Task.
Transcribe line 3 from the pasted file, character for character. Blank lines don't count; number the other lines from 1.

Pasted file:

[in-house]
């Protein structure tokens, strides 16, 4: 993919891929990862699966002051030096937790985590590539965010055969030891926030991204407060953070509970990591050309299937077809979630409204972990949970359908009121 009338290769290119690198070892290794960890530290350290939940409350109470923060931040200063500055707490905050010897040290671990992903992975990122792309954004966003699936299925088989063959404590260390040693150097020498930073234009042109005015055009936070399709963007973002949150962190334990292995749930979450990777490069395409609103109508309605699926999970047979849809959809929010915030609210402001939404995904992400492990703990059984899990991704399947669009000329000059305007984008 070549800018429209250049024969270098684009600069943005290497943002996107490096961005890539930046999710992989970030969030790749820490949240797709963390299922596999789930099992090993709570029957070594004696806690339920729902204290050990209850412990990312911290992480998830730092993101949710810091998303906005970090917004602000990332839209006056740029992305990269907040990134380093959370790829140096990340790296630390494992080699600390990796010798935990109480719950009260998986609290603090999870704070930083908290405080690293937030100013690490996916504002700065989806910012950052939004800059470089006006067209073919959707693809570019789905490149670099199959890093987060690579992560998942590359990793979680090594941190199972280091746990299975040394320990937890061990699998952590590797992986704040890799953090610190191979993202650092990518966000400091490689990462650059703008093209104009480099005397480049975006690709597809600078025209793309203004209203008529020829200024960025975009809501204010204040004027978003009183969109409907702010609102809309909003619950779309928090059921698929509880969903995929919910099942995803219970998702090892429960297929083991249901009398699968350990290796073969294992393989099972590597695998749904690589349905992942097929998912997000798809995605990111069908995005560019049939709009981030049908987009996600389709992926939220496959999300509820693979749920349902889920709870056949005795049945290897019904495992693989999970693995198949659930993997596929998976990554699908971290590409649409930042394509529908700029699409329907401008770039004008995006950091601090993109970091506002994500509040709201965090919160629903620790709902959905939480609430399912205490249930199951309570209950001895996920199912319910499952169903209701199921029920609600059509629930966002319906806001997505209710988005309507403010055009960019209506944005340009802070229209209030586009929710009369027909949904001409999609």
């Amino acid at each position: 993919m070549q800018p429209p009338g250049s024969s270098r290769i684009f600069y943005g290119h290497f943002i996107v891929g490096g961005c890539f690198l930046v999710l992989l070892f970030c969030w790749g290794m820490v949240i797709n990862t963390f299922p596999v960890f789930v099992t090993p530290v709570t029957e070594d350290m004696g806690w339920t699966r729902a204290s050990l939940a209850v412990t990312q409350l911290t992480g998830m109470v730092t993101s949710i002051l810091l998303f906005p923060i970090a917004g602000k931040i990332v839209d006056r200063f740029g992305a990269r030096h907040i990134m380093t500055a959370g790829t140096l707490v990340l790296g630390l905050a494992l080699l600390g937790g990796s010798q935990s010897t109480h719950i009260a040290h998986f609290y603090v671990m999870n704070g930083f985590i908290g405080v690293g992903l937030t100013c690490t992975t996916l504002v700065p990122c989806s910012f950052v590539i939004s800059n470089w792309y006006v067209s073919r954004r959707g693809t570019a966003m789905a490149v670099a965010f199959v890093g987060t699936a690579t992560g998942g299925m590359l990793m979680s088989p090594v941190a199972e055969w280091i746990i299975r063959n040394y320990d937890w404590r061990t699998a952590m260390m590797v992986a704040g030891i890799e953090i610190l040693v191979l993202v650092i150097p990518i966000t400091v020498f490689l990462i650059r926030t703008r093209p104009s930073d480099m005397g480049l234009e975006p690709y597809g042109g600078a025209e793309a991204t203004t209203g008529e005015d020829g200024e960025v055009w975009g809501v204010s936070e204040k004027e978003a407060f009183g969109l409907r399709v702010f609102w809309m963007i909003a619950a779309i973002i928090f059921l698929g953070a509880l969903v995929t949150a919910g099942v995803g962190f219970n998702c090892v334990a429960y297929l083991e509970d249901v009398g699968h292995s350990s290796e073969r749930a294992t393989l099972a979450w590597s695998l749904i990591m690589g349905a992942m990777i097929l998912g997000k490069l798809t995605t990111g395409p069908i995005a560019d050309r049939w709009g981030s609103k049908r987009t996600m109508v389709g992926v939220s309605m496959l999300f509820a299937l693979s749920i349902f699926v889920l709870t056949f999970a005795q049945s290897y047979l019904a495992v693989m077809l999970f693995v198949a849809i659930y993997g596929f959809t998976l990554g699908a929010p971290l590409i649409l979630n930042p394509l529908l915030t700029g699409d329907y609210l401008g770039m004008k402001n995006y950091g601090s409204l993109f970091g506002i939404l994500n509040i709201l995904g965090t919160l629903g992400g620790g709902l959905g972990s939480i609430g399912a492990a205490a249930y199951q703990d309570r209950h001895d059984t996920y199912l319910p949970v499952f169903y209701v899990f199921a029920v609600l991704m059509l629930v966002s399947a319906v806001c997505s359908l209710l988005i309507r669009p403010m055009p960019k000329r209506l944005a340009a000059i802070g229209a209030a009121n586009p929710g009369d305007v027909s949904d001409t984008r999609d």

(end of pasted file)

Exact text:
């Amino acid at each position: 993919m070549q800018p429209p009338g250049s024969s270098r290769i684009f600069y943005g290119h290497f943002i996107v891929g490096g961005c890539f690198l930046v999710l992989l070892f970030c969030w790749g290794m820490v949240i797709n990862t963390f299922p596999v960890f789930v099992t090993p530290v709570t029957e070594d350290m004696g806690w339920t699966r729902a204290s050990l939940a209850v412990t990312q409350l911290t992480g998830m109470v730092t993101s949710i002051l810091l998303f906005p923060i970090a917004g602000k931040i990332v839209d006056r200063f740029g992305a990269r030096h907040i990134m380093t500055a959370g790829t140096l707490v990340l790296g630390l905050a494992l080699l600390g937790g990796s010798q935990s010897t109480h719950i009260a040290h998986f609290y603090v671990m999870n704070g930083f985590i908290g405080v690293g992903l937030t100013c690490t992975t996916l504002v700065p990122c989806s910012f950052v590539i939004s800059n470089w792309y006006v067209s073919r954004r959707g693809t570019a966003m789905a490149v670099a965010f199959v890093g987060t699936a690579t992560g998942g299925m590359l990793m979680s088989p090594v941190a199972e055969w280091i746990i299975r063959n040394y320990d937890w404590r061990t699998a952590m260390m590797v992986a704040g030891i890799e953090i610190l040693v191979l993202v650092i150097p990518i966000t400091v020498f490689l990462i650059r926030t703008r093209p104009s930073d480099m005397g480049l234009e975006p690709y597809g042109g600078a025209e793309a991204t203004t209203g008529e005015d020829g200024e960025v055009w975009g809501v204010s936070e204040k004027e978003a407060f009183g969109l409907r399709v702010f609102w809309m963007i909003a619950a779309i973002i928090f059921l698929g953070a509880l969903v995929t949150a919910g099942v995803g962190f219970n998702c090892v334990a429960y297929l083991e509970d249901v009398g699968h292995s350990s290796e073969r749930a294992t393989l099972a979450w590597s695998l749904i990591m690589g349905a992942m990777i097929l998912g997000k490069l798809t995605t990111g395409p069908i995005a560019d050309r049939w709009g981030s609103k049908r987009t996600m109508v389709g992926v939220s309605m496959l999300f509820a299937l693979s749920i349902f699926v889920l709870t056949f999970a005795q049945s290897y047979l019904a495992v693989m077809l999970f693995v198949a849809i659930y993997g596929f959809t998976l990554g699908a929010p971290l590409i649409l979630n930042p394509l529908l915030t700029g699409d329907y609210l401008g770039m004008k402001n995006y950091g601090s409204l993109f970091g506002i939404l994500n509040i709201l995904g965090t919160l629903g992400g620790g709902l959905g972990s939480i609430g399912a492990a205490a249930y199951q703990d309570r209950h001895d059984t996920y199912l319910p949970v499952f169903y209701v899990f199921a029920v609600l991704m059509l629930v966002s399947a319906v806001c997505s359908l209710l988005i309507r669009p403010m055009p960019k000329r209506l944005a340009a000059i802070g229209a209030a009121n586009p929710g009369d305007v027909s949904d001409t984008r999609d």